The Wal-Mart stampede in Long Island, N.Y., last month exposed the ugliest side of the Christmas season. But not all Americans live by "The Blitz Line Starts Here" credo. Not all of us rush to store shelves in search of the greatest gifts. Sometimes, they can be discovered in the hearts and souls of total strangers. If only you look.
What an extraordinary treasure America was given in Dong Yun Yoon. The naturalized American from Korea lost his entire family in a San Diego military jet crash three weeks ago. The tragedy claimed the lives of his infant daughter, toddler daughter, wife and mother-in-law. It wrecked his house and upended his world.
But Mr. Yoon refused to blame the pilot or bash the military. At a press conference near the site of the crash, the grieving father and husband urged his fellow citizens to pray for the pilot: "He is one of our treasures for the country ... I don't blame him. I don't have any hard feelings. I know he did everything he could."
In an age of shoe-tossing temper tantrums, anti-troop bigotry and litigation gone wild, Mr. Yoon demonstrated both amazing grace and unbending patriotism in the face of unfathomable pain. His heart-wrenching plea for forgiveness resounded across the country -- and around the world. Five hundred people from both the civilian and military communities came to lift Mr. Yoon up at his family's memorial service. The assistant pastor of his church reported that they had received more than 1,000 phone calls and e-mail messages offering condolences and financial support.
Mr. Yoon's suffering and sacrifice are powerful reminders of the preciousness of life -- reminders that money can't buy.
Haleigh Poutre is another of those priceless gifts. She's the miracle child who was nearly beaten to death by her barbaric stepfather three years ago. Hooked to a ventilator in a comatose state, she was then nearly condemned to death by Massachusetts medical experts and the state's criminally negligent child welfare bureaucracy, which hastily declared her to be in a hopeless vegetative state and wanted to pull the plug on her life.
Haleigh the "vegetable" can now write her name, brush her own hair and feed herself. Haleigh's suffering and sacrifice carry powerful reminders against blind trust in the deadly duo of Big Nanny and Big Medicine -- reminders that money can't buy.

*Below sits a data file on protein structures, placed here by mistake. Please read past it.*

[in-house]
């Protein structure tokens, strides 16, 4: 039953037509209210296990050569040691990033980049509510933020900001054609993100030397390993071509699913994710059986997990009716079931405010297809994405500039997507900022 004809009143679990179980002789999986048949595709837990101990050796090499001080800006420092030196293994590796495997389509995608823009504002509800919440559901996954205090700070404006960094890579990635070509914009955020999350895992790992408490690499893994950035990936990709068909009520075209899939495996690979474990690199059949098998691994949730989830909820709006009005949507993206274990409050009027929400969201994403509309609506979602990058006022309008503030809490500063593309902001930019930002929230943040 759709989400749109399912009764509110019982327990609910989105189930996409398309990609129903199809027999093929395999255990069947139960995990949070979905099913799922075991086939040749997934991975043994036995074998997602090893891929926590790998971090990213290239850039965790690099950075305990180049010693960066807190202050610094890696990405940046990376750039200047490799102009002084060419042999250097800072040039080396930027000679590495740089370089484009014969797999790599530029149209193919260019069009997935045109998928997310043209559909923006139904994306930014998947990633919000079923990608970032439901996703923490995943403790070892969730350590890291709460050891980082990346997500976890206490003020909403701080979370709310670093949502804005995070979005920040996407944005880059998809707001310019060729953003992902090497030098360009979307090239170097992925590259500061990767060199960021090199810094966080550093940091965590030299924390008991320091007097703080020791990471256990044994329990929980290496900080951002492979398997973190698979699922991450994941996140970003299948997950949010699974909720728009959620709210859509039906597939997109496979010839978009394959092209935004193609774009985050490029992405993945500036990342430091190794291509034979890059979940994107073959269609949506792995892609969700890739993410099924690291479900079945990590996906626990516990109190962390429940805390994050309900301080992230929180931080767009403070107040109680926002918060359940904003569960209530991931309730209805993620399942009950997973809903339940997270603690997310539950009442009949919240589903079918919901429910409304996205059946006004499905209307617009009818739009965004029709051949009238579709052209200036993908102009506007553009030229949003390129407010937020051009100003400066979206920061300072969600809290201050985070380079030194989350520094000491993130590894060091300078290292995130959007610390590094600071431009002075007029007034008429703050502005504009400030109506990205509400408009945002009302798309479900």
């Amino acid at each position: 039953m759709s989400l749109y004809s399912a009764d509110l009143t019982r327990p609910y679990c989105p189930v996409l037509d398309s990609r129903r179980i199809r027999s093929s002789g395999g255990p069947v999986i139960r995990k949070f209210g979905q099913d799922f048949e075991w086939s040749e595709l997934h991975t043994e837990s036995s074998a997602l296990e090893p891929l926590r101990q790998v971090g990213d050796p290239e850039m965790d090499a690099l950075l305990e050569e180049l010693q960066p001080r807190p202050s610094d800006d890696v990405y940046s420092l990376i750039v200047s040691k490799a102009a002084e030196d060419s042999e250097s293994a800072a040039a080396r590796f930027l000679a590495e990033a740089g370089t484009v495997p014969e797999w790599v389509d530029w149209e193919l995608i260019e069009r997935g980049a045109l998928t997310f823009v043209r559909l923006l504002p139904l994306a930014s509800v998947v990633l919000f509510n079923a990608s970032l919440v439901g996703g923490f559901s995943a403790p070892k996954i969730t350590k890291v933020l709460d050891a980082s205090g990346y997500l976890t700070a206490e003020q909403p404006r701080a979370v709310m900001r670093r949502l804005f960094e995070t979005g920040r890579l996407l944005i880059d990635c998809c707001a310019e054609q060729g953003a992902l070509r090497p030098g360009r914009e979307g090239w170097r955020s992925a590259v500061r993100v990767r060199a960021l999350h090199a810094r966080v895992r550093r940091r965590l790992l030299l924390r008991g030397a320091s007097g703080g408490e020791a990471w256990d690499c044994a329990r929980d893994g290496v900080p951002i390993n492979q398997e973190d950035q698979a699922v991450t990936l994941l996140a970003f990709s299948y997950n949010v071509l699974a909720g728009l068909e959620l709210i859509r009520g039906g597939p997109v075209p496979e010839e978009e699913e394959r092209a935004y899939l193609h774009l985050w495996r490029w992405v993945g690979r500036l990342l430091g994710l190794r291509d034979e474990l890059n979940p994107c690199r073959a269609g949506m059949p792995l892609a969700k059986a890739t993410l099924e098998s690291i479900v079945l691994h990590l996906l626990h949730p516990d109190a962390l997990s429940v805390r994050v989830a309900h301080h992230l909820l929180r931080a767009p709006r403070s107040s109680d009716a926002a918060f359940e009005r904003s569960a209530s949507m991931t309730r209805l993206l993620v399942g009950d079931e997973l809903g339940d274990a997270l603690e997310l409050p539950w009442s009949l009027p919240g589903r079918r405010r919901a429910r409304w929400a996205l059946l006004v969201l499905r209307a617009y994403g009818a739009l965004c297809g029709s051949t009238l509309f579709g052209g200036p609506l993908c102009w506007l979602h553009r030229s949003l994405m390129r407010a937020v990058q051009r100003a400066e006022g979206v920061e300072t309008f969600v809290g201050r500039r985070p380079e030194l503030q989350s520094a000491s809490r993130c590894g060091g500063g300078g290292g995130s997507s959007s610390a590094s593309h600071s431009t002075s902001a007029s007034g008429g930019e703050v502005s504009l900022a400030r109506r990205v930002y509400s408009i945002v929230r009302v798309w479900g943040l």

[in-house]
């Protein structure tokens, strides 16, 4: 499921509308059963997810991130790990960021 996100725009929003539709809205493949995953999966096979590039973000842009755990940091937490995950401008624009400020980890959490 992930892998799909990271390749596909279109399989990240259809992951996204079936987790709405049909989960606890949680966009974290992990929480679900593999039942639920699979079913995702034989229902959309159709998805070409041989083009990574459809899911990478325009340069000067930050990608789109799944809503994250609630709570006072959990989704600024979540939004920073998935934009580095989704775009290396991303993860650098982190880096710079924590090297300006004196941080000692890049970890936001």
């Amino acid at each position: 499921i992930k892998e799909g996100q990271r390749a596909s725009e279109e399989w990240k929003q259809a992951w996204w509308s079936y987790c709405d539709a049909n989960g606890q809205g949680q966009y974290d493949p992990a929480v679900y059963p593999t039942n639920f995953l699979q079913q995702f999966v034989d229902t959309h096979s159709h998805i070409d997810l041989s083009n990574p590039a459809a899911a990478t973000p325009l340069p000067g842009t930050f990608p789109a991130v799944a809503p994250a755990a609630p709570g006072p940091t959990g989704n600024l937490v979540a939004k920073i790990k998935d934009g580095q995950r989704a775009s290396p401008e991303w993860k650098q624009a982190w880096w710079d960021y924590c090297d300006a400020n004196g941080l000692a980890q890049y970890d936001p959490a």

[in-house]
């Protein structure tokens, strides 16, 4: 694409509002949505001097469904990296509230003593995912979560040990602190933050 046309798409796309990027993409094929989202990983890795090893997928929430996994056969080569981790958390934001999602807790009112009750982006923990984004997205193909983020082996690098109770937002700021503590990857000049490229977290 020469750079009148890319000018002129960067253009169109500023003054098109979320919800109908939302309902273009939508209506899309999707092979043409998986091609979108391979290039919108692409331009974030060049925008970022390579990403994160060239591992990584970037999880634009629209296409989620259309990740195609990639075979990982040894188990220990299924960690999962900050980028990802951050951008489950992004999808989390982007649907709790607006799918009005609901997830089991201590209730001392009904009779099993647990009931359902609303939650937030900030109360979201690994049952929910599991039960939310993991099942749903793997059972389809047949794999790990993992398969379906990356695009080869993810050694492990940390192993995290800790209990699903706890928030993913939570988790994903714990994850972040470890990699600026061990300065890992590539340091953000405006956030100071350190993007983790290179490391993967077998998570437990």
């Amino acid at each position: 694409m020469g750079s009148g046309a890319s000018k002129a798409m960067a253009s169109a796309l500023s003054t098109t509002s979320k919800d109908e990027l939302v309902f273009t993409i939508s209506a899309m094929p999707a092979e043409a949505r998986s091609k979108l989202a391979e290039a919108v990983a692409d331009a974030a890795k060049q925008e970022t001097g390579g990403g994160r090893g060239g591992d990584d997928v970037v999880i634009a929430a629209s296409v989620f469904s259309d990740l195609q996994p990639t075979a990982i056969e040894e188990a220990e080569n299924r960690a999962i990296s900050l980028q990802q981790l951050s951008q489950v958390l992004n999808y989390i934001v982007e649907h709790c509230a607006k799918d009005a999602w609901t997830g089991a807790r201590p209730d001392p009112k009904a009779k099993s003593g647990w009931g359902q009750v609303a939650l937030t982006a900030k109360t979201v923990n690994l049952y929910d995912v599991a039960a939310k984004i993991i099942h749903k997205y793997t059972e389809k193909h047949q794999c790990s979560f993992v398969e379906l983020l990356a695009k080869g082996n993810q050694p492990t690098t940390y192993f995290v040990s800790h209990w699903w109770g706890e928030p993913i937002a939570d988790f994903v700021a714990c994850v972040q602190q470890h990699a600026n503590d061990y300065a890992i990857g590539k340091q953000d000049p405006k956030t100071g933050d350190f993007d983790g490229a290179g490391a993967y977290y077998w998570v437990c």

The life of Master Sgt. Anthony Davis gives us one more invaluable gift this year. On Thanksgiving weekend, his family learned that he had been killed while delivering humanitarian supplies in Biaj, Iraq. He had served in the army for 26 years. He loved his job and believed in his mission. The Baltimore native was married, and had five children and one grandchild. His wife and daughter also served in the military.
Sergeant Davis was killed while distributing water and food in Biaj, about 250 miles north of Baghdad. He died, his family said, doing what he loved. "He was Army in every sense of the word," Jorge Tardi, Sergeant Davis' brother-in-law, told the Baltimore Sun. "He believed in our effort over there in Iraq. It wasn't just a job. It wasn't just a benefit. It wasn't just hardship pay. He was a patriot."
Sergeant Davis was posthumously awarded the Purple Heart and a Bronze Star, but what his family will remember most is commitment to them. He was a peacemaker, they said, and a mentor to all. "'A positive impact on somebody's life can change their life for the better,' That's a quote from him," his son Jerel said at his funeral. He "instilled in his children the importance of getting to know God."
Sergeant Davis's service sacrifice serves as a powerful reminder never to take for granted the cherished gifts of family, faith and freedom -- reminders that money can't buy.